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Polyhedra in nature. Part 2

fullerenes spherical carbon molecules icosododecahedron

 

In the micro-world, polyhedra are found in molecules, viruses, and bacteria - the simplest organisms.

For example, fullerenes - spherical carbon molecules C60 (fig.) - "building blocks" of nanoelectronics and superconductors.

 

water molecule tetrahedron
The unit cell of water is tetrahedra containing five H2O molecules connected by hydrogen bonds. Moreover, each of the water molecules in simple tetrahedra retains the ability to form hydrogen bonds. Their simple tetrahedra can be joined together by vertices, edges, or faces, forming various spatial structures.
The hexagonal (hexagonal) structure is when the six water molecules (tetrahedra) are combined into a ring of all the various structures in nature. This type of structure is characteristic of ice, snow, and meltwater.
 

The tetrahedron form also has methane (CH4) molecules and an ammonia (NH3) molecule.
methane molecule tetrahedron
ammonia molecule tetrahedron
geometric shape of the virus icosahedron
In nature, there are objects with the symmetry of the icosahedron—for example, viruses.
The exclusivity of the icosahedron was not accidental. It's all about saving - saving genetic information. You may ask: why is it necessarily the right polyhedron? And why exactly, icosahedron? The viral particle must turn the entire host cell metabolism upside down; it must force the infected cell to synthesize numerous enzymes and other molecules necessary to synthesize new virus particles. All of these enzymes must be encoded in viral nucleic acid. But its quantity is limited. Therefore, very little space is left to code its own membrane proteins in the virus nucleic acid. What does the virus do? It simply uses the same nucleic acid site many times to synthesize a large number of standard molecules — building proteins — that unite in the process of automating a virus particle.
The result is the maximum savings of genetic information.
According to mathematics laws, it remains to add that to construct the most economical way of a closed shell of identical elements, it is necessary to fold the icosahedron from them, which we observe in viruses.
Viruses solve by the most complicated task(it is called the "izopyrannoy"): finding the smallest surface body for a given volume and consisting of the same and the simplest figures. Viruses, the smallest of organisms, so simple that it is still not clear - refer them to living or inanimate nature - these same viruses have coped with the geometric problem that has required people for more than two thousand years! All the so-called "spherical viruses", including the poliovirus, are icosahedra, not a sphere, as previously thought.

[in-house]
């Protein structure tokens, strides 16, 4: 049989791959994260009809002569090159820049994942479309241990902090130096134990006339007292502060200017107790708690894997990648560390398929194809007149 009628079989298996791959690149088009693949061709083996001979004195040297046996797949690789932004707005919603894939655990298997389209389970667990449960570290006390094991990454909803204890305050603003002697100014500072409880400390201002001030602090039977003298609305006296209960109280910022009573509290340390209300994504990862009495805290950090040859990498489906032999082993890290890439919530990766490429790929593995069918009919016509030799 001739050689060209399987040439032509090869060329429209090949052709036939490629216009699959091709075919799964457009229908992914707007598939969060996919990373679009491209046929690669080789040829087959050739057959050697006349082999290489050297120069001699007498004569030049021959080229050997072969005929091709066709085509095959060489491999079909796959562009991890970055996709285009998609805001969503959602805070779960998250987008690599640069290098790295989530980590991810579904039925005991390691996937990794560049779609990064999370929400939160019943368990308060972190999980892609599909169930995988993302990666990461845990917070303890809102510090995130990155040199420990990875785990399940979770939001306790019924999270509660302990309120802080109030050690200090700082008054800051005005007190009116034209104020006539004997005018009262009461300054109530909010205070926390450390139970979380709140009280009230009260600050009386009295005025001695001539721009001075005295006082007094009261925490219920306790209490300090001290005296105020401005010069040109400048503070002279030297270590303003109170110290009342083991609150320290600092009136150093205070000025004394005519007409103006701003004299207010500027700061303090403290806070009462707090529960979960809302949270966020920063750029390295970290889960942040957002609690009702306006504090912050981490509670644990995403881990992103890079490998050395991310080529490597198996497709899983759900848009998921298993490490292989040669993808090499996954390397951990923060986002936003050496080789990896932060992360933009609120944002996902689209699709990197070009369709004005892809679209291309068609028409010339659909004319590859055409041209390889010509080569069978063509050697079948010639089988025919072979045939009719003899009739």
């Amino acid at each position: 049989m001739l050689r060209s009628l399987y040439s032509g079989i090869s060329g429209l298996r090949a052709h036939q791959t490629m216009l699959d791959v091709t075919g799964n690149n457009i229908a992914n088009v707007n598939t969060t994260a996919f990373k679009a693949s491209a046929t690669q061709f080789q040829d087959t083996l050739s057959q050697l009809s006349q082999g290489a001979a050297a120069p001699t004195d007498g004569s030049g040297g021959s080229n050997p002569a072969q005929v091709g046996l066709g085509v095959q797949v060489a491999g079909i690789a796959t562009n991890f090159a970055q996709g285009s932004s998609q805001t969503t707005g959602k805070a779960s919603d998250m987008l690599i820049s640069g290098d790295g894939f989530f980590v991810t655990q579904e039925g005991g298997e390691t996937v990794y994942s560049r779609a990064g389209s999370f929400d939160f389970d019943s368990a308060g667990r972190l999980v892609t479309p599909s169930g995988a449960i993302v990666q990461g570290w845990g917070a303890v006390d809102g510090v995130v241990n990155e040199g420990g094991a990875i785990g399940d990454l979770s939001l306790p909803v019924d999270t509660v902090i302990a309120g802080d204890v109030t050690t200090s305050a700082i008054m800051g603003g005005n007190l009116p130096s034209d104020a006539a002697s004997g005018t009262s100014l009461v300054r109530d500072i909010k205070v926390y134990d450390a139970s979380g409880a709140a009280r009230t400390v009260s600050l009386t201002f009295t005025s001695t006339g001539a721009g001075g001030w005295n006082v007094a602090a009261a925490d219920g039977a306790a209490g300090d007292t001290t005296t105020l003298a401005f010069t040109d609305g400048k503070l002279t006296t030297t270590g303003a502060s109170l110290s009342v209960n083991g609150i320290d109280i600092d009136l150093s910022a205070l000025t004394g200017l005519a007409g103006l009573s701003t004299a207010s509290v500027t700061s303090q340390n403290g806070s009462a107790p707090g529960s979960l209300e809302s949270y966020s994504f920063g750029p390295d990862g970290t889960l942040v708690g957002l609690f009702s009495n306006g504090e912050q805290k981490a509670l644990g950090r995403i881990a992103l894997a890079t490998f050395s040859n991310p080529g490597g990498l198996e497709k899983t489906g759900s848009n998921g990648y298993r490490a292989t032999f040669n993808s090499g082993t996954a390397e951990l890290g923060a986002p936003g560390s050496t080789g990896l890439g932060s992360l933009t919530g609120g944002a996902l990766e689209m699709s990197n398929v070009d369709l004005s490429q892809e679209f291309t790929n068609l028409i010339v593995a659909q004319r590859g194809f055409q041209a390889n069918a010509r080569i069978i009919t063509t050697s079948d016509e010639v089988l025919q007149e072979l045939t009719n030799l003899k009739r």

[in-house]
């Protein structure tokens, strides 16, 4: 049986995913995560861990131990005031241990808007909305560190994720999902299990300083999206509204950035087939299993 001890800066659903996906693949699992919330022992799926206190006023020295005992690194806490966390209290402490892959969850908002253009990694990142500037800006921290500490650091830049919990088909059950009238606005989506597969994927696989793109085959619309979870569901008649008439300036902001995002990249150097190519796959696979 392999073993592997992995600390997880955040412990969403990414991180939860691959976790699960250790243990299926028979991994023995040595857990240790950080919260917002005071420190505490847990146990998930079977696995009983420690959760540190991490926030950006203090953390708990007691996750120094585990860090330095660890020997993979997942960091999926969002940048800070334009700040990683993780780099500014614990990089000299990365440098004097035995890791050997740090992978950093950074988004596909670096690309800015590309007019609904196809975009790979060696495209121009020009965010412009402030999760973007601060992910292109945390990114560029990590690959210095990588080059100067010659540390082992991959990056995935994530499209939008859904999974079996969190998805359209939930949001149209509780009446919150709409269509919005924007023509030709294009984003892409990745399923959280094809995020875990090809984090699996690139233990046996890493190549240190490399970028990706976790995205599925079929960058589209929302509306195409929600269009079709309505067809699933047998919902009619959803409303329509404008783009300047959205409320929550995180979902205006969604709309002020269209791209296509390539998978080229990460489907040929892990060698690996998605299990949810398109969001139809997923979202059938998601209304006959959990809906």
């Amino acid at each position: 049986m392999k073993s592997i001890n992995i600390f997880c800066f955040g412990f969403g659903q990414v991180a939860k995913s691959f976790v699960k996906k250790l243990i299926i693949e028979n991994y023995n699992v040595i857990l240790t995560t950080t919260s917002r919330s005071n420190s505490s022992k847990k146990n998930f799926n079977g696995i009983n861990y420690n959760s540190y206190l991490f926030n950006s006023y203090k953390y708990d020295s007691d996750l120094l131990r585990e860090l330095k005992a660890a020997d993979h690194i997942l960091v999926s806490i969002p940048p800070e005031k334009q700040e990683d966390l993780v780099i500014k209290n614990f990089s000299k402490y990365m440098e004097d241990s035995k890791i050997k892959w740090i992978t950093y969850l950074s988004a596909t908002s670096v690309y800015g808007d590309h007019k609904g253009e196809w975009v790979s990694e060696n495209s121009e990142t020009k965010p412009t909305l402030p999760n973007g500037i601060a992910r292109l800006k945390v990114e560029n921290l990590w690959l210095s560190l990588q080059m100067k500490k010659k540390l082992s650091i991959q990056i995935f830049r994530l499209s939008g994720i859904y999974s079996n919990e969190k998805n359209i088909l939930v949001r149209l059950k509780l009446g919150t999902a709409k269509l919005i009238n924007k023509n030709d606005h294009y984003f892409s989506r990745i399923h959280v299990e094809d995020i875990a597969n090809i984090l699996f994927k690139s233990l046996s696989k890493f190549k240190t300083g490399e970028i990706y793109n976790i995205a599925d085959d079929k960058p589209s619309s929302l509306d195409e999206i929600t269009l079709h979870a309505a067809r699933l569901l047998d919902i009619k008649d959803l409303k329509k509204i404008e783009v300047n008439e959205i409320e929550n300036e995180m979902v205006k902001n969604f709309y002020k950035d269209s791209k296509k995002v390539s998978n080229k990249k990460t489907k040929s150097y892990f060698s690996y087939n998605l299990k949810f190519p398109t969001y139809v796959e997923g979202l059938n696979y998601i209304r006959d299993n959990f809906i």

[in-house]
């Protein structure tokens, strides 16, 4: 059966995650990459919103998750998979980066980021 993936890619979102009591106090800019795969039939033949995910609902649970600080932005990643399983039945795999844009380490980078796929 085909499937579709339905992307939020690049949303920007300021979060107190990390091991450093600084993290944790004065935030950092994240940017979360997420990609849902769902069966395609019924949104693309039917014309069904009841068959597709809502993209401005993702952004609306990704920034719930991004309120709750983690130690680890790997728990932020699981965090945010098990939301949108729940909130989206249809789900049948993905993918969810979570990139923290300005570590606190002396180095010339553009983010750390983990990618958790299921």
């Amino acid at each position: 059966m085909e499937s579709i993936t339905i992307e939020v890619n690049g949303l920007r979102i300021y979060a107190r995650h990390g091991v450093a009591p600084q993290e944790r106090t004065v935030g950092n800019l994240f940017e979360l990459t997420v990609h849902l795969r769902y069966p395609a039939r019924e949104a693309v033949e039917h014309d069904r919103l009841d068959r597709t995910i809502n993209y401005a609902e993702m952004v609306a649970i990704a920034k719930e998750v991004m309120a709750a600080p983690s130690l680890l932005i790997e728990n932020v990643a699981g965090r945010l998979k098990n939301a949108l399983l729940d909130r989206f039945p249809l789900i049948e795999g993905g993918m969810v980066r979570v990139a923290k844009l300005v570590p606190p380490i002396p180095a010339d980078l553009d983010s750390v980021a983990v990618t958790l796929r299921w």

polio virus icosahedron
geometric shape of the virus icosahedron
Bacteriophages(Greek. Phagos - eater; literally - bacteria eaters) - bacterial viruses destroy bacteria and other microorganisms. Particles consist of a hexagonal or rod-shaped head with a 45–140 nm diameter and a 10–40 thick and 100–200 nm long. The bacteriophage is attached by its appendix to the bacterial cell and, secreting the enzyme, dissolves the cell wall; then, the contents of its head, through the Canadian process, pass into the cell, where the synthesis of bacterial proteins stops under the influence of the phage nucleic acid.

Volvox algae - one of the simplest multicellular organisms - is a spherical shell, composed mainly of heptagonal, hexagonal, and pentagonal cells.

Volvox Alga polyhedron
Volvox Alga polyhedron

Three cells meet at each "vertex". Some instances have both quadrilateral and octagonal cells. Still, biologists have noticed that if there are no such "non-standard" cells (with less than five and more than seven), there are always twelve more pentagonal cells than heptagonal. There can be several hundred or even thousands of cells.

 

Polyhedra in nature. Part 1

 

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